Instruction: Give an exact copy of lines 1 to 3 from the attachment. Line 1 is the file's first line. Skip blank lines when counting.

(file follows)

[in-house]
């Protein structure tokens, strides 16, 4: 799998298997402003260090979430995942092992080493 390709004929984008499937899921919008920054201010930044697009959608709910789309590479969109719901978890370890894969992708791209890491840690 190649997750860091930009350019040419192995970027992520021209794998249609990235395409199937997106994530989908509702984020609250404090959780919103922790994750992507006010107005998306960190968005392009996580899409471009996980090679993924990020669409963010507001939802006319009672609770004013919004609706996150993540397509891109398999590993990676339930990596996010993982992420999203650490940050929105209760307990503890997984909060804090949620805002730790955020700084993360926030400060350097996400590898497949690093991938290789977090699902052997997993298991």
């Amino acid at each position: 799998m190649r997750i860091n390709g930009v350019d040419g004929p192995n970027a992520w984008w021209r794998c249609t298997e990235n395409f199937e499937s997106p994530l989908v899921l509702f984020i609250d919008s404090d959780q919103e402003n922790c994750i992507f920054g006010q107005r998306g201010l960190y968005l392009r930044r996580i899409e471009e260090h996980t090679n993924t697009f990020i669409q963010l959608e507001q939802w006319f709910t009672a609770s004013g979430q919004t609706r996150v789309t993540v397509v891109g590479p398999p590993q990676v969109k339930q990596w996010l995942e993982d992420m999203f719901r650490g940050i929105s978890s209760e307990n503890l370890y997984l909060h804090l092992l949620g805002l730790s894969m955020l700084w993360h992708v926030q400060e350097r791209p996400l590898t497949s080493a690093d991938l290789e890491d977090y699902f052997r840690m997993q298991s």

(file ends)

[in-house]
């Protein structure tokens, strides 16, 4: 799998298997402003260090979430995942092992080493 390709004929984008499937899921919008920054201010930044697009959608709910789309590479969109719901978890370890894969992708791209890491840690 190649997750860091930009350019040419192995970027992520021209794998249609990235395409199937997106994530989908509702984020609250404090959780919103922790994750992507006010107005998306960190968005392009996580899409471009996980090679993924990020669409963010507001939802006319009672609770004013919004609706996150993540397509891109398999590993990676339930990596996010993982992420999203650490940050929105209760307990503890997984909060804090949620805002730790955020700084993360926030400060350097996400590898497949690093991938290789977090699902052997997993298991």
């Amino acid at each position: 799998m190649r997750i860091n390709g930009v350019d040419g004929p192995n970027a992520w984008w021209r794998c249609t298997e990235n395409f199937e499937s997106p994530l989908v899921l509702f984020i609250d919008s404090d959780q919103e402003n922790c994750i992507f920054g006010q107005r998306g201010l960190y968005l392009r930044r996580i899409e471009e260090h996980t090679n993924t697009f990020i669409q963010l959608e507001q939802w006319f709910t009672a609770s004013g979430q919004t609706r996150v789309t993540v397509v891109g590479p398999p590993q990676v969109k339930q990596w996010l995942e993982d992420m999203f719901r650490g940050i929105s978890s209760e307990n503890l370890y997984l909060h804090l092992l949620g805002l730790s894969m955020l700084w993360h992708v926030q400060e350097r791209p996400l590898t497949s080493a690093d991938l290789e890491d977090y699902f052997r840690m997993q298991s």